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Click on the below article link to obtain background information to this blog post:
I’ve said this before but I really do believe it to be true; anyone who goes to therapy is courageous. It is an intrusive process because the counselor must ask personal questions in order to understand the client’s beliefs, experiences, perceptions and overall his or her worldview. We have to be able to step into his or her world and poke around as gently as possible in order to gain an understanding. It seems like the premise of a good counselor/client relationship would be the basis of authenticity, a heart to heart connection. Being non-judgmental and unconditionally there with the intent to support the client through a self-discovery process that encourages positive change.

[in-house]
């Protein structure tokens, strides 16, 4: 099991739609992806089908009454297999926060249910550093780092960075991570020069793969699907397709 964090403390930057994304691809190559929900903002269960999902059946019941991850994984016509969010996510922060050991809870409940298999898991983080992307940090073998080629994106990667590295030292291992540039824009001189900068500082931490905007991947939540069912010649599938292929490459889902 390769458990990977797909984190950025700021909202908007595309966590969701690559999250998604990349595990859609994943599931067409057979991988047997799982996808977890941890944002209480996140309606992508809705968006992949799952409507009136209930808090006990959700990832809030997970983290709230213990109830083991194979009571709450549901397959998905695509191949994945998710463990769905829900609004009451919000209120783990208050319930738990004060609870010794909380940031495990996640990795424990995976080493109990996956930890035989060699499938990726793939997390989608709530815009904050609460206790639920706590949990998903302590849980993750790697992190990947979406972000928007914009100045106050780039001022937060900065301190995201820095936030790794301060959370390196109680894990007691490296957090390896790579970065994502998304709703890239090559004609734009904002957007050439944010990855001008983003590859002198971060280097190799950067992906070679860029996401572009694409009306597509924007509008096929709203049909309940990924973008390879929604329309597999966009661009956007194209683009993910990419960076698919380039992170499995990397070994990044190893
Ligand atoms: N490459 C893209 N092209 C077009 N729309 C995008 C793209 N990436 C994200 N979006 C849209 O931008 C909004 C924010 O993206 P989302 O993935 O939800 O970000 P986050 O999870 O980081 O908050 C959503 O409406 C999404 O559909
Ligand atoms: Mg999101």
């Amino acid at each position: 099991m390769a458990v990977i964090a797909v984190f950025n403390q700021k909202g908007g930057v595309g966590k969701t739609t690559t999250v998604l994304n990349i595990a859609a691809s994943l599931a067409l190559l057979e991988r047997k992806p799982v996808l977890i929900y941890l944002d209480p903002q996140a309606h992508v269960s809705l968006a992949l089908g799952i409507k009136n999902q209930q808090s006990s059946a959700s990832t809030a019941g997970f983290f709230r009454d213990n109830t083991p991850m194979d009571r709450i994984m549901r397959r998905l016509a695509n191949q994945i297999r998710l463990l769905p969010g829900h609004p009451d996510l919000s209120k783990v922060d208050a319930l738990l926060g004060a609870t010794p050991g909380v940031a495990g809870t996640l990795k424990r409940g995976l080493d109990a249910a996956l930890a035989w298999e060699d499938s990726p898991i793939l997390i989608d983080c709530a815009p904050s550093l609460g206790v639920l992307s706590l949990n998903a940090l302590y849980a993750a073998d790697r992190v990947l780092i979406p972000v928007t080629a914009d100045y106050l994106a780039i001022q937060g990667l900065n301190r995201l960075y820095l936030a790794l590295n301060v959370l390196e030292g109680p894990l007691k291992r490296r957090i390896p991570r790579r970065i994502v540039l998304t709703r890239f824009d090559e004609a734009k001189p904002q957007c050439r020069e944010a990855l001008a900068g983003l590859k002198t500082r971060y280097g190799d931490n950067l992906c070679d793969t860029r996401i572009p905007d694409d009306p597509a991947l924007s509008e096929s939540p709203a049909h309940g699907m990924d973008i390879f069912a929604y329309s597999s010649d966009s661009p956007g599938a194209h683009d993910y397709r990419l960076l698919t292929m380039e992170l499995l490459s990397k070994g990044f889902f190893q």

After reviewing the variables involved in the Systematic Treatment of Counseling I think it would be difficult to counsel someone who is in the first stage of change, pre-contemplation, not really feeling they need therapy; there maybe because he or she is court ordered to be in therapy. Considering this situation I would probably assume the person’s resistant level is high; he or she is fighting the process of healing because if the premise is that a problem doesn’t exist then there isn’t anything that needs to be addressed or fixed at least in the client's mind.
I can’t wait to be fully credentialed and in a practice where I can reach out and help people but it will be tough to interface with those who are struggling in life and do not have a desire to help themselves to get better.
For me this article is insightful because it talks about a foundational partnership for counseling success. The counselor must be good but also the client must be willing and ready to embrace the work needed to surface positive change.
Do you have any experience with therapy? If so, I’m curious if it was good or bad and what you think may have been contributing factors to your results. Leave me a note!